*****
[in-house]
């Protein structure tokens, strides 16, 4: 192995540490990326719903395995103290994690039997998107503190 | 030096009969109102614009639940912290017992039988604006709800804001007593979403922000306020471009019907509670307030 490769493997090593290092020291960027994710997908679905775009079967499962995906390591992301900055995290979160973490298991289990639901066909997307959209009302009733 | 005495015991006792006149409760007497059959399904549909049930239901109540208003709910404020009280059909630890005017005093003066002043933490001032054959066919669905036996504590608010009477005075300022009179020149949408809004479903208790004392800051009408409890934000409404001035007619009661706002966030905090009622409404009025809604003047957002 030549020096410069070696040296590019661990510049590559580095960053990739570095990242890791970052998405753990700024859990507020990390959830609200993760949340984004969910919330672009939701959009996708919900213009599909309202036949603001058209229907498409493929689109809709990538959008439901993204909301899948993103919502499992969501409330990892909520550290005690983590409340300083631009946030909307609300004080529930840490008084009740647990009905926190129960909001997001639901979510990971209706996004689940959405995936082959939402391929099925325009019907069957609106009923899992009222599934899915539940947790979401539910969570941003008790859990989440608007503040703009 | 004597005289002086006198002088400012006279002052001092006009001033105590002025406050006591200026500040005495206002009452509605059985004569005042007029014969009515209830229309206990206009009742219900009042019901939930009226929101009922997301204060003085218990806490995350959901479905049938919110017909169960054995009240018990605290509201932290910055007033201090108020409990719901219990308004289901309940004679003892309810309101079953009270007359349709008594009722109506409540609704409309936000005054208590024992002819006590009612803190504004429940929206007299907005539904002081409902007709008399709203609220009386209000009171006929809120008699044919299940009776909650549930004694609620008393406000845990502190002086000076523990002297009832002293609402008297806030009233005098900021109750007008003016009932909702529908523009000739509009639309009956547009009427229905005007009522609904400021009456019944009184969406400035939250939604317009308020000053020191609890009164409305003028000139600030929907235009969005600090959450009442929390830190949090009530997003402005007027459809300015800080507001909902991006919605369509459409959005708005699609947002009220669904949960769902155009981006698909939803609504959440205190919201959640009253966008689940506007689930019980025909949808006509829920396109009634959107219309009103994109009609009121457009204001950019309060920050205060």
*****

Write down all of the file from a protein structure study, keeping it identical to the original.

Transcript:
[in-house]
């Protein structure tokens, strides 16, 4: 192995540490990326719903395995103290994690039997998107503190 | 030096009969109102614009639940912290017992039988604006709800804001007593979403922000306020471009019907509670307030 490769493997090593290092020291960027994710997908679905775009079967499962995906390591992301900055995290979160973490298991289990639901066909997307959209009302009733 | 005495015991006792006149409760007497059959399904549909049930239901109540208003709910404020009280059909630890005017005093003066002043933490001032054959066919669905036996504590608010009477005075300022009179020149949408809004479903208790004392800051009408409890934000409404001035007619009661706002966030905090009622409404009025809604003047957002 030549020096410069070696040296590019661990510049590559580095960053990739570095990242890791970052998405753990700024859990507020990390959830609200993760949340984004969910919330672009939701959009996708919900213009599909309202036949603001058209229907498409493929689109809709990538959008439901993204909301899948993103919502499992969501409330990892909520550290005690983590409340300083631009946030909307609300004080529930840490008084009740647990009905926190129960909001997001639901979510990971209706996004689940959405995936082959939402391929099925325009019907069957609106009923899992009222599934899915539940947790979401539910969570941003008790859990989440608007503040703009 | 004597005289002086006198002088400012006279002052001092006009001033105590002025406050006591200026500040005495206002009452509605059985004569005042007029014969009515209830229309206990206009009742219900009042019901939930009226929101009922997301204060003085218990806490995350959901479905049938919110017909169960054995009240018990605290509201932290910055007033201090108020409990719901219990308004289901309940004679003892309810309101079953009270007359349709008594009722109506409540609704409309936000005054208590024992002819006590009612803190504004429940929206007299907005539904002081409902007709008399709203609220009386209000009171006929809120008699044919299940009776909650549930004694609620008393406000845990502190002086000076523990002297009832002293609402008297806030009233005098900021109750007008003016009932909702529908523009000739509009639309009956547009009427229905005007009522609904400021009456019944009184969406400035939250939604317009308020000053020191609890009164409305003028000139600030929907235009969005600090959450009442929390830190949090009530997003402005007027459809300015800080507001909902991006919605369509459409959005708005699609947002009220669904949960769902155009981006698909939803609504959440205190919201959640009253966008689940506007689930019980025909949808006509829920396109009634959107219309009103994109009609009121457009204001950019309060920050205060």